Dave & Buster's Entertainment Inc., operator of 59 company-owned dining and gaming stores, withdrew its plans for a U.S. initial public offering, citing market conditions. The company had sought to raise as much as $107.7 million selling 7.69 million shares of common stock, equivalent to a 28 percent stake, at $12 to $14 each, regulatory filings show. "While we received significant interest from potential investors, current market conditions are not optimal for an IPO at this time," CEO Steve King said.Unilever looks to sell Skippy
Unilever is looking for a buyer for its Skippy peanut butter brand, which may fetch $300 million to $400 million, as it pares its food business to focus on faster-growing health and beauty products, Bloomberg News reported. The company has hired Lazard Ltd. to help conduct the sale and started shopping the business this week, Bloomberg reported, citing anonymous sources. In the U.S. peanut butter market, Skippy is a distant second to J.M. Smucker Co.'s Jif.Movie rentals at Toys 'R' Us
Toys 'R' Us, which for years has done a big business selling videotapes and DVDs of children's movies, is launching a sales plan for the digital age, a website where parents can rent or purchase more than 4,000 kid-friendly movies and television shows. The website, ToysRUsMovies.com, went live Thursday, and the movies and television shows will initially be available for streaming and downloading on personal computers, Macs and Adobe Flash-enabled devices. Toys 'R' Us plans to expand availability to tablet devices, TVs and Blu-ray players later this year.Jobless claims inch upward
Initial claims for unemployment benefits rose slightly last week as the economy showed continued signs of modest job growth. There were 367,000 new jobless claims for the week ending Saturday, up from a revised 363,000 the previous week, the Labor Department said. The less-volatile four-week average remained at 375,000, a level that economists say is consistent with a moderate increase in new jobs. Analysts had expected about 370,000 jobless claims last week.Factory orders sank in August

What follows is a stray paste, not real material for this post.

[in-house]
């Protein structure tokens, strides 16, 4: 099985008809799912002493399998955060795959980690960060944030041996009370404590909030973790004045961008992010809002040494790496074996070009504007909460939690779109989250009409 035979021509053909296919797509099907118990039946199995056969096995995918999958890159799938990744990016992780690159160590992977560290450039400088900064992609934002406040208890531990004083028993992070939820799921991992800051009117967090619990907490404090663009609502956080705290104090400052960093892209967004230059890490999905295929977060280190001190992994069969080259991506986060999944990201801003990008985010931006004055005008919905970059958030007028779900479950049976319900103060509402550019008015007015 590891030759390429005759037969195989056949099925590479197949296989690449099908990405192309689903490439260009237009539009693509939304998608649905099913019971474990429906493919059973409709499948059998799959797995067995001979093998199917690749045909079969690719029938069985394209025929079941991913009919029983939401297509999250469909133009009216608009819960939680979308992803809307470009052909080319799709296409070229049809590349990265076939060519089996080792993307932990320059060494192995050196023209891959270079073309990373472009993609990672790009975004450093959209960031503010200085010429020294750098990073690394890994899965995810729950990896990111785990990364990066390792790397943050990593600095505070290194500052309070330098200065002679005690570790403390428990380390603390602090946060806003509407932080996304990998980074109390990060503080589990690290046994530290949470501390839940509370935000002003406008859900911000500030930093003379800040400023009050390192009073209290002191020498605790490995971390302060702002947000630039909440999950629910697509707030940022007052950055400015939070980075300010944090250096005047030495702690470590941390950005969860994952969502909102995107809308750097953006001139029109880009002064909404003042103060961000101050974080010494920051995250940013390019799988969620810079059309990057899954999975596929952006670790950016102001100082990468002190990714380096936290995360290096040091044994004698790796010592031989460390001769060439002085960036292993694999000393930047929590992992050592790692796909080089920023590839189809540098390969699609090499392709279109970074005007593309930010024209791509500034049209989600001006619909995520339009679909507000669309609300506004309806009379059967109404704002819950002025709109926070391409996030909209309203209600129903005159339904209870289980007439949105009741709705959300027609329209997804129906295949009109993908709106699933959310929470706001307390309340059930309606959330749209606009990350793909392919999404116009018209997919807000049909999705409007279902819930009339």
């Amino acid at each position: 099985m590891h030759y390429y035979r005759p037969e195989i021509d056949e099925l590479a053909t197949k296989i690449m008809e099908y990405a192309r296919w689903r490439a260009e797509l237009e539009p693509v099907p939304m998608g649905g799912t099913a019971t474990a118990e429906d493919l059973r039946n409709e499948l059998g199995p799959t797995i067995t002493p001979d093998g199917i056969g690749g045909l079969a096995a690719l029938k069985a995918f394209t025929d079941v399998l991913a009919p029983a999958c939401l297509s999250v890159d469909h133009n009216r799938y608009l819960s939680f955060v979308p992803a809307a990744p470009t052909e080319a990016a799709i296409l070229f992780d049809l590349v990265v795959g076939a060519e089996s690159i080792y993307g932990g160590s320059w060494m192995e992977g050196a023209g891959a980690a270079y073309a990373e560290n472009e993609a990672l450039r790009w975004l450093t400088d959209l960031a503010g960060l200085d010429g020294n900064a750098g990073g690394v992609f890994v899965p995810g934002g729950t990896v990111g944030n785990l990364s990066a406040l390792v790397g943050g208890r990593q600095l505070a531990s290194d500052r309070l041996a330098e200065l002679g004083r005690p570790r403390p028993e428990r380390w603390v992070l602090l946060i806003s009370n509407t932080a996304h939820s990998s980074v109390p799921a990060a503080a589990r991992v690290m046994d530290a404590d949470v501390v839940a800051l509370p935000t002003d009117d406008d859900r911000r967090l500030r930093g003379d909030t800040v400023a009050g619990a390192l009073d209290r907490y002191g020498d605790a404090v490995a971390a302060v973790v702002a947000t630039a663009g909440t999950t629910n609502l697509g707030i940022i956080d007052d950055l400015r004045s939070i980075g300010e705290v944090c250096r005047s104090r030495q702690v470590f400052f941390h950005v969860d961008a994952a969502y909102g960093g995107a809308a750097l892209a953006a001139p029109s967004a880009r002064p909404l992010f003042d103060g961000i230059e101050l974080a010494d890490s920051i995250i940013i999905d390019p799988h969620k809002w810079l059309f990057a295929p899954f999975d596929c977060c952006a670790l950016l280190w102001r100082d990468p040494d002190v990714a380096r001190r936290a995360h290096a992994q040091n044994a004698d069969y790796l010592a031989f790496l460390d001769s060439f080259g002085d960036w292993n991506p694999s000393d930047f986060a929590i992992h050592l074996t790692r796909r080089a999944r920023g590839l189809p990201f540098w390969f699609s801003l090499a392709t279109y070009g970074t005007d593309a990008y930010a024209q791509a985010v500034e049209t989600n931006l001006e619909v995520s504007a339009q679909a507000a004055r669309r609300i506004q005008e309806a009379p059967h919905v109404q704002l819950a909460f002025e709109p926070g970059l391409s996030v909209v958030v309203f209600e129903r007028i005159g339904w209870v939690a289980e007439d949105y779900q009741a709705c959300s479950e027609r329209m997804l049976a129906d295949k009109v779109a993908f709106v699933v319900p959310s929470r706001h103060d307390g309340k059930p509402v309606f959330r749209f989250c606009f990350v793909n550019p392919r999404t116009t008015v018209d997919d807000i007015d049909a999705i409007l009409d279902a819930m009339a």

Orders placed with U.S. factories fell in August by the most in more than three years, signaling that slowdowns in business investment and exports restrained the economic expansion. The 5.2 percent decrease in bookings was the biggest since January 2009 and followed a revised 2.6 percent increase in July, the Commerce Department said. The median forecast of economists in a Bloomberg News survey called for a decline of 5.9 percent. Demand for durable goods dropped 13.2 percent, the same as reported last week, while shipments of non-durables, which includes such things as petroleum and chemicals and often reflect swings in price, climbed 2.2 percent.Starbucks: Square is on track
Beginning in early November, Starbucks customers will be able to pay for their cup of coffee at 7,000 U.S. corporate-run stores using mobile-payment technology developed by San Francisco startup Square. Starbucks CEO Howard Schultz joined Square founding CEO Jack Dorsey at a large gathering of store managers in Houston to say the rollout of their new partnership remains on track. Starbucks set the tech world abuzz in August when it announced it was investing $25 million in Square and adopting its mobile-payment technology with plans for a fall launch. As part of the deal, Seattle-based Starbucks said it would use Square to process all of its credit and debit transactions.
FROM NEWS SERVICES